Austrian Airlines cancels pay talks after staff veto offer
By Angelika Gruber and Georgina Prodhan
VIENNA (Reuters) - Austrian Airlines called off pay talks with cabin crew and pilots on Friday, after its works council rejected a wage offer and reminded the airline it could strike at any time.
The airline, a unit of Germany's Lufthansa, said there was no basis for further talks and withdrew its offer, which it had hoped would break a years-long stalemate and create the certainty needed to allow investments in its fleet.
Employees had on Monday rejected the offer, saying it could lead to a loss in real wages, following a three hour-long meeting attended by about 1,000 staff that caused the cancellation of 34 flights and the disruption of many more.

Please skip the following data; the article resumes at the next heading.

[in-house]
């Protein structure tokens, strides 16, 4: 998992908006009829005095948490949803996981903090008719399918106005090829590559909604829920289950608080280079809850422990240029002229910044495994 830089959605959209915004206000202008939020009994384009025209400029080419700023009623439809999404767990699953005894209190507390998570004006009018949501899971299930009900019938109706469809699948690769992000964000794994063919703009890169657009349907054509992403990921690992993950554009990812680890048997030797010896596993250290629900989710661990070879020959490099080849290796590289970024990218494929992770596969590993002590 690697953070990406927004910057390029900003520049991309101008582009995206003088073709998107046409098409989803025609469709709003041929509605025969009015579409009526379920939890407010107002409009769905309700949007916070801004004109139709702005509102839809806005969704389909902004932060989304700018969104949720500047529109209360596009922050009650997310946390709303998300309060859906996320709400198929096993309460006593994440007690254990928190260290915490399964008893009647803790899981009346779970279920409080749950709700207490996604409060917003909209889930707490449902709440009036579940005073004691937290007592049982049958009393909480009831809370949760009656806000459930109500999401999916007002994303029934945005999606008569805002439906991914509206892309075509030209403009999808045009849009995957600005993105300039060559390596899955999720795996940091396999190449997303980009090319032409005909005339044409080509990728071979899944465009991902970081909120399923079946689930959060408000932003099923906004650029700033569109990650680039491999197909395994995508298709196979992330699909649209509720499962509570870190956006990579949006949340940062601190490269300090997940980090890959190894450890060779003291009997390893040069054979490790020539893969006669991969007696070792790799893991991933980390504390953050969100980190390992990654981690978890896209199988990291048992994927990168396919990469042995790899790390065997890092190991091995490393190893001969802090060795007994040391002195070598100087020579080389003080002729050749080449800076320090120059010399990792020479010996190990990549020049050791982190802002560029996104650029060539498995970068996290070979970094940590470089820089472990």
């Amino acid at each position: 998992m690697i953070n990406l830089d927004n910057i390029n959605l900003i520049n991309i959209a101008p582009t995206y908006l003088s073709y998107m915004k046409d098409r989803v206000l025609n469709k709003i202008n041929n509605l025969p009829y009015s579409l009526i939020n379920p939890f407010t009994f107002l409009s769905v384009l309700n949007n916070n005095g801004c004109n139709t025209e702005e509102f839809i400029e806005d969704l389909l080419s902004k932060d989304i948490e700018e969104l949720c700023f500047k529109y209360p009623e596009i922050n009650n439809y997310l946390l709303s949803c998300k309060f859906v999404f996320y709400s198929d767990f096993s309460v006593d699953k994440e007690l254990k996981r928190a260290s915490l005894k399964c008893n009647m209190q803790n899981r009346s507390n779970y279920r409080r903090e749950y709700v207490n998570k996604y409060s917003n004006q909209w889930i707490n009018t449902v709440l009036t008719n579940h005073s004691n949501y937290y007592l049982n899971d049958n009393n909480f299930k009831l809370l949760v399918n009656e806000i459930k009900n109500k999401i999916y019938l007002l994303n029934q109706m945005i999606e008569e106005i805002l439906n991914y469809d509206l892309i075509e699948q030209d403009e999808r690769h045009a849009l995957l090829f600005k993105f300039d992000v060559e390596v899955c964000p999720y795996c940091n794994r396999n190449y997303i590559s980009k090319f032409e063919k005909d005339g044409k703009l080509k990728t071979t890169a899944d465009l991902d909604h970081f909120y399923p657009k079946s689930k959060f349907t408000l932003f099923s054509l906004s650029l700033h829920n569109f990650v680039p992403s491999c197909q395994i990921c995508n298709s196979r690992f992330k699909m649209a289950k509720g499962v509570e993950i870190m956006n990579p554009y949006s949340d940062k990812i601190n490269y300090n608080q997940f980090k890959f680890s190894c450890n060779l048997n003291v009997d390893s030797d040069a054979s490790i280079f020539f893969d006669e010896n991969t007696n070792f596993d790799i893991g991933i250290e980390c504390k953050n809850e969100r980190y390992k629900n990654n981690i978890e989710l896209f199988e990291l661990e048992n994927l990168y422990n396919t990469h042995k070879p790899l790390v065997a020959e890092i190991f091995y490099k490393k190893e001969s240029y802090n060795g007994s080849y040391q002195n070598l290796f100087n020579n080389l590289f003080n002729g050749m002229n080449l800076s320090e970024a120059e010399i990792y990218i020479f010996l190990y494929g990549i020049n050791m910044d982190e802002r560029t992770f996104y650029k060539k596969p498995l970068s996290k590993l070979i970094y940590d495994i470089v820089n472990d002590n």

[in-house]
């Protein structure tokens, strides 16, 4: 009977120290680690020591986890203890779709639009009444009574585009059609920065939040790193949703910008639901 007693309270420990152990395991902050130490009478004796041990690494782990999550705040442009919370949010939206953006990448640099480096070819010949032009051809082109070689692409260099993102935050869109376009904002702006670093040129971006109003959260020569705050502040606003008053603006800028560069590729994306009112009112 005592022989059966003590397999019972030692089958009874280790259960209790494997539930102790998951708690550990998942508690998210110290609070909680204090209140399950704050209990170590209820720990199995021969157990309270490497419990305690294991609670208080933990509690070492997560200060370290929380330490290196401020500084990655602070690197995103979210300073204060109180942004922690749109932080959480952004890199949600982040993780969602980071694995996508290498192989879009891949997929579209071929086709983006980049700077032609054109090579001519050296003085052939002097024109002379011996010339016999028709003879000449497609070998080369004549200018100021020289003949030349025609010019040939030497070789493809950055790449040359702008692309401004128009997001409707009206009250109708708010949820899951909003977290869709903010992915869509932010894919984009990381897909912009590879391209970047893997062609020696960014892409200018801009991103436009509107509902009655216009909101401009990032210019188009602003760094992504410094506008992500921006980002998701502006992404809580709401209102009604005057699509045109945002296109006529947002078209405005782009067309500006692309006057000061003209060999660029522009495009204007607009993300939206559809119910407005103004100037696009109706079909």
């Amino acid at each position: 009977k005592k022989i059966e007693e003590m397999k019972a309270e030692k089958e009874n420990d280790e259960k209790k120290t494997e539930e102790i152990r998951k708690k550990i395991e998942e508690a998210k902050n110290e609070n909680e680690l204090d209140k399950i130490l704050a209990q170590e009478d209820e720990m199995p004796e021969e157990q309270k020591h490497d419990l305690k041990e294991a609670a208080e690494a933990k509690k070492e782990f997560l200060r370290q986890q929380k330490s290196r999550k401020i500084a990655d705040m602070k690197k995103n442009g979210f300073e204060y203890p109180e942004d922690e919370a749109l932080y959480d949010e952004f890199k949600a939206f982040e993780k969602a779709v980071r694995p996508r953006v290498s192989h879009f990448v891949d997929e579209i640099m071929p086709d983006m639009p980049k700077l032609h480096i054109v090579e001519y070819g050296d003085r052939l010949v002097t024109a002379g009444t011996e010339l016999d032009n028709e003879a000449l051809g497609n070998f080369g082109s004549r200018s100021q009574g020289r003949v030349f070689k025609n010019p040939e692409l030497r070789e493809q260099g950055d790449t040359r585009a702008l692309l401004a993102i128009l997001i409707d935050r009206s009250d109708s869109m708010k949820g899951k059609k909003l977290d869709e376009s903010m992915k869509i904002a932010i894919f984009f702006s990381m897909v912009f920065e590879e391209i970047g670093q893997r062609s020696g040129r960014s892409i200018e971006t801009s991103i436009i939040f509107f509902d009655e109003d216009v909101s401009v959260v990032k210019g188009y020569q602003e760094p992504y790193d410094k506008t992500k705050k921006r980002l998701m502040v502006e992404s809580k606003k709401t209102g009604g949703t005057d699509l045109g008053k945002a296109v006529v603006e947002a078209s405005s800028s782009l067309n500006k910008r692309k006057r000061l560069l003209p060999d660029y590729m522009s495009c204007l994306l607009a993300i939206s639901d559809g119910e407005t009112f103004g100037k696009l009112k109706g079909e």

The works council reaffirmed its mandate to take industrial action up to and including strikes.
"We have an authorization to strike from the staff. We'll see how it goes," flight crew works council chief Karl Minhard told Reuters. "We are still ready to negotiate, but over sensible collective wage agreements."
Lufthansa, which bought the airline from the Austrian government in 2009, had its own labor issues this year when its pilots grounded planes for three days, costing it 45 million euros ($61 million) in operating profit.
Austrian has been at loggerheads with its cabin crew since 2012, when the loss-making carrier eventually transferred its entire flight operations to lower-cost Tyrolean as part of a restructuring after failing to reach a wage deal.